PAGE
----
D.T.: The Széll Kálmán plan is a structural reform which affects 7 important territories and the healthcare budget is one of them. It proposes significant decreases in the drug budget by Ft. 83bn next year and additional Ft. 40bn the year after.

We have had many talks with the National Health Insurance Funds and the Ministry of Health,. What is clear is that the money has to be saved. We now need to cooperate to ensure that further resources can be saved.

To provide you with a little background on the pharma industry in Hungary, it needs to be said that the interests of the sector are significantly divided.

There are currently four associations for the industry, consisting of the AIPM, MAGYOSZ, the Generics Association and the Hungarian Vaccine and Biotechnology Association (HBA). The two main Associations are MAGYOSZ and AIPM. MAGYOSZ member companies are the traditional Hungarian drug manufacturers who are generics, meanwhile the innovative companies’ association is the AIPM.

To prevent a reduction in the prices of generic medicines, MAGYOSZ has been actively lobbying to increase pharma specific taxes. AIPM, on the other hand, has lobbied for a reduction in generic prices since the innovative prices are already the lowest in all of Europe while generic prices are higher.

In preparation of the suggested government measures, every association brought their proposals to the table. AIPM considers its efforts as successful, as most of the association’s proposals were taken into account.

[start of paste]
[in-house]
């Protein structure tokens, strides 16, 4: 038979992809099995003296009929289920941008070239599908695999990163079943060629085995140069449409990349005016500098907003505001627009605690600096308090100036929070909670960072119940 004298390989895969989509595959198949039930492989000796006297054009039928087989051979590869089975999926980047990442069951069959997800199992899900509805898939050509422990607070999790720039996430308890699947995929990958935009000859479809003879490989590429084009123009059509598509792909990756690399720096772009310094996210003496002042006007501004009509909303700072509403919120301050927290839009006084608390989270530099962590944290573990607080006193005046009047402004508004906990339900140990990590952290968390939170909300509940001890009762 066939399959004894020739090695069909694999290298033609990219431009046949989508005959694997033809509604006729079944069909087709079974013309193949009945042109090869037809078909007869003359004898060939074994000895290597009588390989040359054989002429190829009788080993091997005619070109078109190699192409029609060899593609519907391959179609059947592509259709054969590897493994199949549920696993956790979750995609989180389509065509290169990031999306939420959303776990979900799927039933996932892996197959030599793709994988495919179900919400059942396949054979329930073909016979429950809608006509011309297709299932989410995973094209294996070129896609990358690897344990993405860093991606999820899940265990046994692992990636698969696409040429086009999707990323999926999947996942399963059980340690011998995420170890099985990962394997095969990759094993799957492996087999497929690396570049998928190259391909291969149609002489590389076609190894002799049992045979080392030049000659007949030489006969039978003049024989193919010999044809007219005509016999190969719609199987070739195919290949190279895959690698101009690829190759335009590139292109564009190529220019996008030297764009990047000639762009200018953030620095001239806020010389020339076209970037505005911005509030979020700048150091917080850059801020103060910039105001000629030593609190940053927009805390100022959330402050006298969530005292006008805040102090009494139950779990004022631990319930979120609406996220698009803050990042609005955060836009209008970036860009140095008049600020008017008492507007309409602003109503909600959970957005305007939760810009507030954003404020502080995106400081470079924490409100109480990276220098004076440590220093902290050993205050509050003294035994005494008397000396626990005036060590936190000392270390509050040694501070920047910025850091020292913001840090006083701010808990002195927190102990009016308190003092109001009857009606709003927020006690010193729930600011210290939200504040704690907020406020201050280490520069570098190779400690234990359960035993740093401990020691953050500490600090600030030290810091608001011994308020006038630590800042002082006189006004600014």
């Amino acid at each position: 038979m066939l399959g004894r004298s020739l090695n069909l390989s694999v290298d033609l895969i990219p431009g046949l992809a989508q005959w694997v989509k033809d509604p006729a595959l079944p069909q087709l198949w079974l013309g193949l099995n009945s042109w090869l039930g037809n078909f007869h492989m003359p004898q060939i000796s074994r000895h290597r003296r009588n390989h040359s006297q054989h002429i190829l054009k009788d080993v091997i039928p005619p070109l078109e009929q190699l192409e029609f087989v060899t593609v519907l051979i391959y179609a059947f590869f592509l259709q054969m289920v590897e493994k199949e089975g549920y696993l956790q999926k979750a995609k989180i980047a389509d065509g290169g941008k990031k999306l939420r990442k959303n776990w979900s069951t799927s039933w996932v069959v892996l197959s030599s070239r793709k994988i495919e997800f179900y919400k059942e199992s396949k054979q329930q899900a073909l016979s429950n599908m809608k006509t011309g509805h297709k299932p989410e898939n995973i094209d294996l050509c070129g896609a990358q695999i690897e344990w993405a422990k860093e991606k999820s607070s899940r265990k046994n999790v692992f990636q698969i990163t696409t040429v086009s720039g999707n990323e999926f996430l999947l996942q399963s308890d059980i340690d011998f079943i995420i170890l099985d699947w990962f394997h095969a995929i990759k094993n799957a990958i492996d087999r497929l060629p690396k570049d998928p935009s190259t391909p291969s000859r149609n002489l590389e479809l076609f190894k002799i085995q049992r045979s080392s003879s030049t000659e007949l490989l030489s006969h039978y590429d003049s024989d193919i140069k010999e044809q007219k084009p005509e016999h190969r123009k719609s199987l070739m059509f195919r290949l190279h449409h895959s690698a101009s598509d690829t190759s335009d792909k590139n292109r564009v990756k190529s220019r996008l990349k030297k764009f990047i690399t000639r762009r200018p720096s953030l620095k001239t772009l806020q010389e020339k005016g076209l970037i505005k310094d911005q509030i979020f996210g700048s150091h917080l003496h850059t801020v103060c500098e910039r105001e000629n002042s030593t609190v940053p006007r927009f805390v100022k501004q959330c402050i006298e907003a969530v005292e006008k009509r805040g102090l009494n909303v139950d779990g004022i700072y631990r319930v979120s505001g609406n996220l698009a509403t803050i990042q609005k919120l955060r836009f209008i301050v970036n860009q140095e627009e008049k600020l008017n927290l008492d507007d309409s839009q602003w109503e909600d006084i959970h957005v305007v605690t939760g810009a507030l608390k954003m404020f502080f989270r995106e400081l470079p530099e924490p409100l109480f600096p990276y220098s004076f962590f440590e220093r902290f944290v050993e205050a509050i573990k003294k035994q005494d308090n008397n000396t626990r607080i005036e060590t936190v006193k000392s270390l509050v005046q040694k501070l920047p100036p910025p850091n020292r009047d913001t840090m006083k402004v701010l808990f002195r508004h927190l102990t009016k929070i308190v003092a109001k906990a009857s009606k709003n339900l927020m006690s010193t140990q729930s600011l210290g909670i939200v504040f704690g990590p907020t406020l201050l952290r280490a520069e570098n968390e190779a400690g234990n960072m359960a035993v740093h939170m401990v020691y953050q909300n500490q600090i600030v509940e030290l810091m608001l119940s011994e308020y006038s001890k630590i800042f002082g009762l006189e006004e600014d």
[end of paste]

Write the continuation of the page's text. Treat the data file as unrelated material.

The decision makers at the Ministry and the health insurance funds have clearly taken note of our concerns and our messages. They understood the reality and our claim that generic prices in Hungary are too high, that’s why that is the only territory where further savings can be achieved in order to decrease the budget and maintain the access to the newest innovations.

The measures that have been taken can be grouped according to financial measures and structural reforms. On the financial front, three key steps have been taken by the government.

First, the sales tax on the reimbursed part of prescription medicines has been increased from12 to 20%. Second, government has increased the sales representative fee that companies have to pay annually. Previously Ft 5 Mn (roughly USD 25,000), this fee has been increased to Ft 10 Mn (roughly USD 50,000) per representative per year. The third measure that has been implemented is the price-volume agreements, which has lowered the threshold of the volume of reimbursed drugs by 10%.

There were also “structural reforms” which affect only certain companies. There are about 8 measures of which some have been implemented already. The most important structural reform is the new generic program which introduced the so-called “Generic Price Corridor” where prices of off-patent drugs are set by blind bidding. Whoever exceeds the lowest price by 5% loses 15% of the reimbursement. This measure applies to reference price groups and therapeutic reference price groups for normative reimbursement (drugs that can be prescribed by GPs). Specialists’ territories are not involved. This measure alone will generate more savings in 2012, than than the tax increase.